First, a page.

The Softener of Evil Hearts
By Edna King
A few nights ago, I venerated the myrrh-streaming Icon of the Mother of God Softener of Evil Hearts when it was visiting a local parish. The icon depicts Saint Simeon’s prophecy and shows seven swords piercing the Theotokos:
The swords symbolize the boundless sorrows the Theotokos would feel in her life. As we prayed, the lights were dimmed, signifying the end of Vespers and the beginning of Vigil. The candlelit room buzzed with soft sounds of people murmuring confessions to priests in two quiet corners, of soft Russian chanting, and of people coming to venerate the icon and then step back to pray a bit more before departing. Being near the icon and praying gave respite from burdens on my heart. When the service ended, I went home feeling peaceful.
“SOFTEN OUR EVIL HEARTS, O THEOTOKOS,
AND QUENCH THE ATTACKS OF THOSE WHO HATE US
AND LOOSE ALL THE RIGIDITY OF OUR SOUL.
FOR LOOKING ON THY HOLY IMAGE
WE ARE FILLED WITH COMPUNCTION BY THY
SUFFERING AND LOVING-KINDNESS FOR US,
AND WE KISS THY WOUNDS;
WE ARE FILLED WITH HORROR FOR THE DARTS WITH WHICH WE WOUND THEE.
LET US NOT, O MOTHER OF COMPASSION,
BECAUSE OF THE CRUELTY OF OUR HEARTS, PERISH FROM THE CRUELTY OF HEART OF THOSE NEAR US,
FOR THOU ART IN TRUTH THE SOFTENER OF EVIL HEARTS”
-TROPARIAN OF THE AKATHIST OF SOFTENING OF EVIL HEARTS
Two days later, I wept as I watched Notre Dame Cathedral burning. I thought of the words Notre Dame, Our Lady, and felt deep sorrow. Many people have written about the cultural significance of this unique historic Cathedral. Some have described its glory and gargoyles, lamenting the loss of such artistry. Others have called it the heart of France. I think of its name, Our Lady, and how personal yet collective that is. For centuries Christians, both the famous and the meek, have prayed and worshipped there, crying out to Our Lady for her intercession.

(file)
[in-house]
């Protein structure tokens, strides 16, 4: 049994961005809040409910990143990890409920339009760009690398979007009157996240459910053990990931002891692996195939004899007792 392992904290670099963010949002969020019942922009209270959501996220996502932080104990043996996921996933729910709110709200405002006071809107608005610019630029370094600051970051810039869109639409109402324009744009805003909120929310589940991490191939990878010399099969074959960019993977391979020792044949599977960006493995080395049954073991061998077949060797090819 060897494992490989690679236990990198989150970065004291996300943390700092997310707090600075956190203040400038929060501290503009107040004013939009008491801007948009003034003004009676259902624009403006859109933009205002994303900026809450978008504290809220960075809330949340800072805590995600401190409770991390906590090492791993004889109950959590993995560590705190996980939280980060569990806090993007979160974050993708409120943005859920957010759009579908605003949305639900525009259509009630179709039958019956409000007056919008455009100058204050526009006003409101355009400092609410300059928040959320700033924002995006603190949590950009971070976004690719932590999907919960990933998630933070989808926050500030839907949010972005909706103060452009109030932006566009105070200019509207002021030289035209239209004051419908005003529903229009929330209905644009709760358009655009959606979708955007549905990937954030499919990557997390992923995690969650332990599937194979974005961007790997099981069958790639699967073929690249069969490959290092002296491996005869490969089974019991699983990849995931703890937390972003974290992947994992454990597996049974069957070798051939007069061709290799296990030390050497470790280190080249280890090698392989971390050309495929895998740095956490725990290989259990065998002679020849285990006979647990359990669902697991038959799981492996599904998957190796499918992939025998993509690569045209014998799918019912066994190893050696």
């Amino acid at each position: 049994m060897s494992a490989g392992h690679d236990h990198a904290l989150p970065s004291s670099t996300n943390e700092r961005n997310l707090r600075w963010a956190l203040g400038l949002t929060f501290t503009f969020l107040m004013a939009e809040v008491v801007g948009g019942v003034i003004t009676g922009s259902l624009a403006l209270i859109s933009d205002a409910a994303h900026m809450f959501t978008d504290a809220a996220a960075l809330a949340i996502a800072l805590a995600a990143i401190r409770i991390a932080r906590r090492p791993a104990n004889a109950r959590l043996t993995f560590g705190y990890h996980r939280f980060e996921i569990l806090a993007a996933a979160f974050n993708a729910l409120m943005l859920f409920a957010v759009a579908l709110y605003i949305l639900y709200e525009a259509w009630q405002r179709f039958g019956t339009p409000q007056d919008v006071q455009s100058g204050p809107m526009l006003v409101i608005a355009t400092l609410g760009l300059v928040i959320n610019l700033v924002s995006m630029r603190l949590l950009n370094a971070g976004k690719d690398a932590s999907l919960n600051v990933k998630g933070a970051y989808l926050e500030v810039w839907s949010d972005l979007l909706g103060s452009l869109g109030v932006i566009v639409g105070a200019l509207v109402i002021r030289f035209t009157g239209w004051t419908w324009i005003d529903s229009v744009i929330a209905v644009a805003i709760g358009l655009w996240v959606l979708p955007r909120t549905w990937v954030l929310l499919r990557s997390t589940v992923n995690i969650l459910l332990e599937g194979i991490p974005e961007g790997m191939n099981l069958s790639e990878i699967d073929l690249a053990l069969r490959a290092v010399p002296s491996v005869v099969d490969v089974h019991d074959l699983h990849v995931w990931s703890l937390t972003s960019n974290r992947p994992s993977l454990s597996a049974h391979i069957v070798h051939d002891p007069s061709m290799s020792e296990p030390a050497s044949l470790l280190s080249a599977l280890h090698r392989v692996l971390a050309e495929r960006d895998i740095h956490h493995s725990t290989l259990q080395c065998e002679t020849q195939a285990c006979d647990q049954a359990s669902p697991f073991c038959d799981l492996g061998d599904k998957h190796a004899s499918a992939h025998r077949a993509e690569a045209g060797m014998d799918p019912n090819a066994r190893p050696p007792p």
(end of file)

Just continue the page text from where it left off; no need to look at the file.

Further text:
As I watched from so far away, young people knelt in the streets of Paris that evening, prayerfully singing the Ave Maria. The gentle song brought fresh tears to many even as we were given hope through the faith and resilience shown by the singers.
AVE MARIA! MAIDEN MILD!
LISTEN TO A MAIDEN'S PRAYER!
THOU CANST HEAR THOUGH FROM THE WILD;
THOU CANST SAVE AMID DESPAIR.
SAFE MAY WE SLEEP BENEATH THY CARE,
THOUGH BANISH'D, OUTCAST AND REVILED –
MAIDEN! HEAR A MAIDEN'S PRAYER;
MOTHER, HEAR A SUPPLIANT CHILD!
-SIR WALTER SCOTT
Those simple words sung on an evening of such destruction reminded me of The Softener of Evil Hearts icon. As Notre Dame burned, my heart was softened as I witnessed the simple faith of the singers in Paris. Maybe other hearts were softened too, as we were reminded of our love for Our Lady, for beauty itself, and even for the vulnerability that all material things bear. With faith, we hold fast to the hope of resurrection and new life emerging from the ashes of our grief. May Our Lady hear the people of Paris, and may she hear us as we pray for them.